The Qatar National Research Strategy (QNRS) Forum 2013 has identified 12 grand challenges that have to be addressed for the country to make steady and sustainable progress, stated Faisal M Alsuwaidi, president of Research and Development at Qatar Foundation yesterday.
He was interacting with the media during the ongoing forum at Qatar National Convention Centre (QNCC). Dr Thomas Zacharia, executive vice-president of Research and Development at Qatar Foundation and Ellis Rubinstein, president and chief executive officer of New York Academy of Sciences were also present during the press conference.
Speaking on the occasion Alsuwaidi said that QNRS was evolved out of a long procedure of consultations and discussions that started in 2011. He said: “After many deliberations and consultations, we came to a number of challenges that the country needed to address. After formulating them, we announced 76 research objectives last year. Now we have prioritised them and identified 12 major research objectives as priorities for the country.”
The updated priorities come in four categories. They are: Secure and Sustainable Natural Resources, Urbanisation, A Country in Transition and Healthcare and ICT. The challenges that are addressed in the first category are desalination, waste water reuse, develop or deploy more than 2% solar energy on grid, create high value products from natural gas, sustainable food supply and environment and society.
The challenges priortised under Urbanisation are sustainable urbanisation - Doha as a smart city and mobility and road safety. In the category of A Country in Transition, the priorities are human capacity development, holistic and systematic assessment of the rapidly changing environment, managing the transition to a diversified, knowledge-based society and support of culture, arts, heritage, media and language within the Arabic context.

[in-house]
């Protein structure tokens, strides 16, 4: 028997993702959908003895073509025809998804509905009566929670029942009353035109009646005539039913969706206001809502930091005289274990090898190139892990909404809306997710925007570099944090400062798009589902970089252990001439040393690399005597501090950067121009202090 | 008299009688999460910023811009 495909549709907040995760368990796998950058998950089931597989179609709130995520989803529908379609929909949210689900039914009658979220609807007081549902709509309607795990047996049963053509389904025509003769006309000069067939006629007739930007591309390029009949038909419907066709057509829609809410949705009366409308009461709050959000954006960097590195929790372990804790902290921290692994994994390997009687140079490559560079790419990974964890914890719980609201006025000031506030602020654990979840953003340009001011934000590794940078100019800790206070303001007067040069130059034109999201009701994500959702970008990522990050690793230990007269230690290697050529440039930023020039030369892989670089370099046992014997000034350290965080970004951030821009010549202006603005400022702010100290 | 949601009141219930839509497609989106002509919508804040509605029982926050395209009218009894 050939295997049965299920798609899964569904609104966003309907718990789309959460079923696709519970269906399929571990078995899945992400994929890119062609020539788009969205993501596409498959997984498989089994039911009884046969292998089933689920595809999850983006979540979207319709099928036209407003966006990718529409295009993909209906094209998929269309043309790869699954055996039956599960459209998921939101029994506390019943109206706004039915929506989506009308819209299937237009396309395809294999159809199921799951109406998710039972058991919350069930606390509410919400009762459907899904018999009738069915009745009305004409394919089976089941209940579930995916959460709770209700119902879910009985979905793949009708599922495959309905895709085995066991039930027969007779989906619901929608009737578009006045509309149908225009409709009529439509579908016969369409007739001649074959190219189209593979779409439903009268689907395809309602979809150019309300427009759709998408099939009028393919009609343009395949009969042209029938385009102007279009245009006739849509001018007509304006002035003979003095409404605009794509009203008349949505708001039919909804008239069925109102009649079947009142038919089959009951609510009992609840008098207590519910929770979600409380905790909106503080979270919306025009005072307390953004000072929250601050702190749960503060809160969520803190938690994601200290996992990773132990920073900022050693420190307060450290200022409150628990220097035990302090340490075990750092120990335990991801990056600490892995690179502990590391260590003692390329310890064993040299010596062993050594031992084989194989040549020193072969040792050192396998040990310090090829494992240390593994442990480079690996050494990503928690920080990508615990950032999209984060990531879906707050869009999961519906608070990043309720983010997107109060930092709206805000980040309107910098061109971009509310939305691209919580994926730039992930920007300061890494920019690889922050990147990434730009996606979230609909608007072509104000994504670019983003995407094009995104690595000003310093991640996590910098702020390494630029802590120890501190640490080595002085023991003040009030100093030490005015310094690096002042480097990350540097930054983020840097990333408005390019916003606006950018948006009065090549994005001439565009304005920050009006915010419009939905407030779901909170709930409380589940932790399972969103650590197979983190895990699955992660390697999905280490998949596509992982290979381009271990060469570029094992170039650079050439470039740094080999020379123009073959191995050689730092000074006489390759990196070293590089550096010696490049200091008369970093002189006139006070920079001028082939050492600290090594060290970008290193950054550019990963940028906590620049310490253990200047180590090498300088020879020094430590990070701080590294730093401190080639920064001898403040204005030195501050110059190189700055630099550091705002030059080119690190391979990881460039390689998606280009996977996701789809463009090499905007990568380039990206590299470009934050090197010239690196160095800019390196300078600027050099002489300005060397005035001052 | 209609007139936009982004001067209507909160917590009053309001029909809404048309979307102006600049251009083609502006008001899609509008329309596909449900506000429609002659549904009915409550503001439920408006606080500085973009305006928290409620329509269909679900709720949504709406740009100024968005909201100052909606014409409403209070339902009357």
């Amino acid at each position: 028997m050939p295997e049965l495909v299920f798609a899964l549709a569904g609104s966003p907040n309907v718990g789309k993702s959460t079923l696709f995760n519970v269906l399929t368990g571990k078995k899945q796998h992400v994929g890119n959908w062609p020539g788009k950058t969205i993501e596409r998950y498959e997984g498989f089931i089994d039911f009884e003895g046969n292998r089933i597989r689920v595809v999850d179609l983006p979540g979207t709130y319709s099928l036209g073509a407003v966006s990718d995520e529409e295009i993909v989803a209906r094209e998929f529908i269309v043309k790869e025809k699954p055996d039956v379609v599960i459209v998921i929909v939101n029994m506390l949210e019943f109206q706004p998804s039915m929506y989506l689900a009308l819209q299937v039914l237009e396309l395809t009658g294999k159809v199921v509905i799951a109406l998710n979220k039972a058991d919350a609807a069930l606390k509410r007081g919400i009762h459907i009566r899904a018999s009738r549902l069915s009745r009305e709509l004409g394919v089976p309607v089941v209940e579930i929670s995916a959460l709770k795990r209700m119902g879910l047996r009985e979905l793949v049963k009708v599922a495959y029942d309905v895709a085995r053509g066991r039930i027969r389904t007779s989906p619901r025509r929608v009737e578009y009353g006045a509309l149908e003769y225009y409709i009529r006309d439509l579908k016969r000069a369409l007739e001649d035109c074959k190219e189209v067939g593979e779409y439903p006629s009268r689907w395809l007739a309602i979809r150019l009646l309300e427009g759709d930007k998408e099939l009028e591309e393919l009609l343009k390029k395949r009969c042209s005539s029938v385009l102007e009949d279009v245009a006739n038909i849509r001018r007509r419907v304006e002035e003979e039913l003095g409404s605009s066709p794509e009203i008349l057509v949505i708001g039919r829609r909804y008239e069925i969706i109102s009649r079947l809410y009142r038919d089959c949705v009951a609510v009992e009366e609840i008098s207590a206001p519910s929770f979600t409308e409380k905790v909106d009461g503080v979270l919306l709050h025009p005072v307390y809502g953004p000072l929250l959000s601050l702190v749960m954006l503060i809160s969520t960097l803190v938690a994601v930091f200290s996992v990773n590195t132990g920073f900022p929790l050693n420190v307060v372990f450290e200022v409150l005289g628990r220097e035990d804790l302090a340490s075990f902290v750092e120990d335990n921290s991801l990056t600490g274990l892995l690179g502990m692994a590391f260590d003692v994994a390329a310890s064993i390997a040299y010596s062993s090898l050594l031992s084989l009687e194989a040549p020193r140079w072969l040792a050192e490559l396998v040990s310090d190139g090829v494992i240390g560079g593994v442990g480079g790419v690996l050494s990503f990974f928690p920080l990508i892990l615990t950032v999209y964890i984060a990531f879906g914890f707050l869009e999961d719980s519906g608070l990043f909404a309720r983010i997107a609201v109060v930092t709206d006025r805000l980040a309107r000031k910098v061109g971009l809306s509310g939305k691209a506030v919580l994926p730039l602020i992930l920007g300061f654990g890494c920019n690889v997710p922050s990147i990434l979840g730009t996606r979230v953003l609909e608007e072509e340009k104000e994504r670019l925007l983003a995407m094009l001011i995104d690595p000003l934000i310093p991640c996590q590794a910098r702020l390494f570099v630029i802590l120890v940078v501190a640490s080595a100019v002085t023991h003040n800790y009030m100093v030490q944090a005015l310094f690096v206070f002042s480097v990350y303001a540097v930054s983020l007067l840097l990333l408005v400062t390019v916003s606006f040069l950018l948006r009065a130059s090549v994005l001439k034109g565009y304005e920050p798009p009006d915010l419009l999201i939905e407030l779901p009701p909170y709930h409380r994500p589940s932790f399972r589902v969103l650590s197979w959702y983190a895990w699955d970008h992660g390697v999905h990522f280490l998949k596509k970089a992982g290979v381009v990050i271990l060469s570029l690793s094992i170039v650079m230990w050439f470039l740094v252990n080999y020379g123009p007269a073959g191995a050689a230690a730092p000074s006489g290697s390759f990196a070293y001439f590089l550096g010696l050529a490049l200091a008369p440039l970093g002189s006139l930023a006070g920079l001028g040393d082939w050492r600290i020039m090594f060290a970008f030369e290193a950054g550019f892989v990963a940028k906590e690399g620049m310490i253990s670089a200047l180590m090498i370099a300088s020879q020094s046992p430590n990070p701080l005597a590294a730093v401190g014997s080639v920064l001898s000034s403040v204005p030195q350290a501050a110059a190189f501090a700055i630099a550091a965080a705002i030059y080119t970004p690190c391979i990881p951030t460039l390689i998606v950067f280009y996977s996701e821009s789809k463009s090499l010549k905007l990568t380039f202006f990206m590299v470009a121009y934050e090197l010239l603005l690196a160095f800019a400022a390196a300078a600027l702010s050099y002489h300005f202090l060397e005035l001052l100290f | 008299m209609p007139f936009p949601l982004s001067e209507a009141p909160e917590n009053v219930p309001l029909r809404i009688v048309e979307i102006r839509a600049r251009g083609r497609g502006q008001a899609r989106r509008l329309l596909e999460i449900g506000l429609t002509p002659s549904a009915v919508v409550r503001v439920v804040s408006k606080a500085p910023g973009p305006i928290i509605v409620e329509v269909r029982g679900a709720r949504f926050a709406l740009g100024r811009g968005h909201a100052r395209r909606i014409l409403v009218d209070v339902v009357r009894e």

The last category of healthcare and ICT has developed modernised integrated health management and assuring cyber security as the major priorities. According to the officials of QNRS, guiding principles for selecting and prioritising the grand challenges or priorities were, improving self reliance and security, government commitments made to the country and the international community, capacity to deliver with high impact and value, be innovative and sustainable and be focused.
The two-day forum will discuss the immediate grand challenges the country is facing with supporters and stakeholders of the QNRS from different sectors, disciplines and institutions.
The forum will also provide them with the opportunity to discuss potential solutions to the nation’s ‘grand challenges.’ The forum will also provide a platform for planning and managing future research investments, implementing activities to support the nation’s research enterprise and fostering a collaborative research culture.
QNRS will be supported by New York Academy of Sciences which has collaborated with QNRS to identify the challenges and address them. Speaking about the academy, Ellis Rubinstein said that New York Academy of Sciences was a local academy that became global with 24,000 members in 140 countries. He said: “One of the specialties of the academy is to help leaders of the countries to develop priorities for the counties in science, technology or other areas.”
He also said that the grand challenges that were found in any country were very complex and could not be solved by individual efforts.
“They need large level collaborations. The only way for emerging countries to face the challenges is to discover ways to work together with cross sections of the society and various organisations,” he added.